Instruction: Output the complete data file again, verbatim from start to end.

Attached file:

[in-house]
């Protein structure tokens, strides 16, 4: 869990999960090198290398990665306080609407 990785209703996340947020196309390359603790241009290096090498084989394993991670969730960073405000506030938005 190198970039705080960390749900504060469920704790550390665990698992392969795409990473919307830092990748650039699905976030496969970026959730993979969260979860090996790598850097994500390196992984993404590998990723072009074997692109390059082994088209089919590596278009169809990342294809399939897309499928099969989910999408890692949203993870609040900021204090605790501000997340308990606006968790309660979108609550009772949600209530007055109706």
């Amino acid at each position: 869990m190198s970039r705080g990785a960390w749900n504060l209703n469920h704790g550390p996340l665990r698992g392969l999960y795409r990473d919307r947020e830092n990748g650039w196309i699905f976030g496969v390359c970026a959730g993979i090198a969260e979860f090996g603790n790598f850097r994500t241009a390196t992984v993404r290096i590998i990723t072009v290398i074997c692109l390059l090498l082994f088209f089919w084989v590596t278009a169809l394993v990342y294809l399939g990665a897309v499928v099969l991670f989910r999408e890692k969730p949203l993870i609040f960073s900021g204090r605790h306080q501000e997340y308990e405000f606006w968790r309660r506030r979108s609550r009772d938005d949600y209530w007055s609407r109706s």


[in-house]
């Protein structure tokens, strides 16, 4: 869990999960090198290398990665306080609407 990785209703996340947020196309390359603790241009290096090498084989394993991670969730960073405000506030938005 190198970039705080960390749900504060469920704790550390665990698992392969795409990473919307830092990748650039699905976030496969970026959730993979969260979860090996790598850097994500390196992984993404590998990723072009074997692109390059082994088209089919590596278009169809990342294809399939897309499928099969989910999408890692949203993870609040900021204090605790501000997340308990606006968790309660979108609550009772949600209530007055109706």
């Amino acid at each position: 869990m190198s970039r705080g990785a960390w749900n504060l209703n469920h704790g550390p996340l665990r698992g392969l999960y795409r990473d919307r947020e830092n990748g650039w196309i699905f976030g496969v390359c970026a959730g993979i090198a969260e979860f090996g603790n790598f850097r994500t241009a390196t992984v993404r290096i590998i990723t072009v290398i074997c692109l390059l090498l082994f088209f089919w084989v590596t278009a169809l394993v990342y294809l399939g990665a897309v499928v099969l991670f989910r999408e890692k969730p949203l993870i609040f960073s900021g204090r605790h306080q501000e997340y308990e405000f606006w968790r309660r506030r979108s609550r009772d938005d949600y209530w007055s609407r109706s």